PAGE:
Microsoft has granted Mary-Jo Foley exclusive access to CEO Steve Ballmer. She recently published a discussion with Ballmer about the Surface in which he admitted: “Nobody ever buys Windows. They buy Windows PCs.” A pretty profound statement in it of itself.
“One of the things tech companies really do terribly is build new capability,” Ballmer said. Unfortunately, when the industry changes, if you haven’t built any new capability, you can become less relevant because the thing you were good at becomes less relevant and you didn’t built capability in a new area.”
“We’ve had to do it a couple of times, in fact, from platforms to apps, from now software to services, from OS (operating system) royalties, to OS royalties and devices,” he said.
Ballmer called Xbox “sort of a signature about building new capability in hardware and devices.” Microsoft staffed up its supply-chain-team after getting into the Xbox business. Some of this was helpful when Ballmer approved the decision to create Surfaces.
“We still need to upgrade and we still need to upgrade and improve, and that’s part of the Nokia acquisition,” Ballmer conceded.
Ballmer: ‘We had areas of vulnerability in competing with Apple’
Surface “was less different (than Xbox), you could say,” Ballmer noted. “But, I also knew that it would not be the simplest discussion to have with our partners, who(m) I wanted to stay our partners.”
“I was concerned that we had areas of vulnerability in competing with Apple and without any (first-party) capability, that we were not transacting that well just through our OEM partners.”
“High end [Surface] was an issue. There were just a lot of reasons to think Apple was going to be a tough competitor to deal with, just with our OEM model. It was a higher-end brand,” Ballmer acknowledged.
“Our OEMs were having a hard time investing in competing with the higher end brand. The (Microsoft retail) stores were (starting) to take off, but they hadn’t taken off. It turns out that was also an issue, because now there’s a different kind of a presence. And without a product to fit — a product, a brand, a price point — to really go head-to-head, it looked like an area of exposure,” he continued.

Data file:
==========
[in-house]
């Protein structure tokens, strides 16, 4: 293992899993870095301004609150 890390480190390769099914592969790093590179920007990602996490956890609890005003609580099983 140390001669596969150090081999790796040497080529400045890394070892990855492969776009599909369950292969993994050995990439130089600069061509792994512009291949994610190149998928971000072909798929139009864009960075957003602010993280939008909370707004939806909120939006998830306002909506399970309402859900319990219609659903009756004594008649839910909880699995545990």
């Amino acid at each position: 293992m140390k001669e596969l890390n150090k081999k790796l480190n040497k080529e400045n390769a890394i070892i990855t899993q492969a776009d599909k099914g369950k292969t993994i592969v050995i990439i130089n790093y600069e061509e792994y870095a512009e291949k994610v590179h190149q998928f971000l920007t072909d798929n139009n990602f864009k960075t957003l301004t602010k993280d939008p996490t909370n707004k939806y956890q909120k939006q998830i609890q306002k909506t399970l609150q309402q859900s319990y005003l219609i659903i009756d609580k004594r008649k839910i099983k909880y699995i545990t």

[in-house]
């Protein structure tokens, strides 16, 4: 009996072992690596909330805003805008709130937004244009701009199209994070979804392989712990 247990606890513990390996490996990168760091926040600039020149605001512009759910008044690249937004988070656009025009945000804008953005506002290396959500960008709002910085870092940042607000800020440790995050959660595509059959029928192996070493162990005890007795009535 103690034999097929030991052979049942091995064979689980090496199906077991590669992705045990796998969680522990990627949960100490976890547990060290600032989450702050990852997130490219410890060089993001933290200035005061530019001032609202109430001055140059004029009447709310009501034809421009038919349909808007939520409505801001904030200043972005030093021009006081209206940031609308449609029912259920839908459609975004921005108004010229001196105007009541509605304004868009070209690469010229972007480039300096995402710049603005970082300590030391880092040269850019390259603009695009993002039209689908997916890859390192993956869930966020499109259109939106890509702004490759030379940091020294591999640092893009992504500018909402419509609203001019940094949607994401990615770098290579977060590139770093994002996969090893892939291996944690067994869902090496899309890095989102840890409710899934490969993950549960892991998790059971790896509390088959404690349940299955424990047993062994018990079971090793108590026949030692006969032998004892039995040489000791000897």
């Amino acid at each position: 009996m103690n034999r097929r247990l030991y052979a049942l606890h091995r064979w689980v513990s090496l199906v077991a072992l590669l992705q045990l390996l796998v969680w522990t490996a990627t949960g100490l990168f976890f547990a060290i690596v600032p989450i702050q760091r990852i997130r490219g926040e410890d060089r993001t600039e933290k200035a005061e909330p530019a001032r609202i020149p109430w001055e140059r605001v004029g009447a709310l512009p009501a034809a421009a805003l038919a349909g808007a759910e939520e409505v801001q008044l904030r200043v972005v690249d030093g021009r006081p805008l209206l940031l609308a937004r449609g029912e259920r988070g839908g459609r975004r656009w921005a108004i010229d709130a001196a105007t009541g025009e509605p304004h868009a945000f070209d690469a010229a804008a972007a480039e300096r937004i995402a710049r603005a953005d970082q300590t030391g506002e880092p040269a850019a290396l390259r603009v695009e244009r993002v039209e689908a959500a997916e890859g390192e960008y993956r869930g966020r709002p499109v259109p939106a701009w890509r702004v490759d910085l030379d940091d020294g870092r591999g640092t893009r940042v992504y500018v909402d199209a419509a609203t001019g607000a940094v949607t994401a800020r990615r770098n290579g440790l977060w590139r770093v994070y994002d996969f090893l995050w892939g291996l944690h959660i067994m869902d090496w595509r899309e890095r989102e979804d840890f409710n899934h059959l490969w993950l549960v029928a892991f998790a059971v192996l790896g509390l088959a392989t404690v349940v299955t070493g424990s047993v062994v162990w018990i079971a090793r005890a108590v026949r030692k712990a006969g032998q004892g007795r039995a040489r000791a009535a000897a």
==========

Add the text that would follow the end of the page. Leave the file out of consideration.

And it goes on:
“So I won’t say we said ‘Let’s go do Apple compete.’ We wanted to go do our own thing that was uniquely ours,” he said.
“On the other hand, there was an area of vulnerability,” Ballmer said. “The vulnerability we have is not just on phones, where we’re buying Nokia, but it’s on tablets. And our OEMs do great work, but there are places their brands and investments don’t travel. And so we wanted to supplement the work of our OEMs, hopefully make our OEMs stronger through the process, by making our overall competition with Apple” — and more recently — Samsung.
Foley says Ballmer portrayed Microsoft’s differentiator with its tablets and phones as “tools,” specifically “tools that make people more productive, IT people, developers, and end users.”
“Are we a productivity company or are we a software company? Well, what we are is a company that knows how to create great software for productivity and serious fun, but the expression will be through services, and through devices increasingly. And maybe it always has been. Nobody ever buys Windows. They buy Windows PCs,” Ballmer reflected.
“There’s no question Windows defined a class of a device. The problem is in new classes of devices, it’s hard to get leverage simply through the OEM model — whether it’s phones or tablets — and so we’re doing more first-party hardware than we used to. But we’re trying to express our creativity writing software, particularly software that helps people be productive, communicate, and have serious fun.”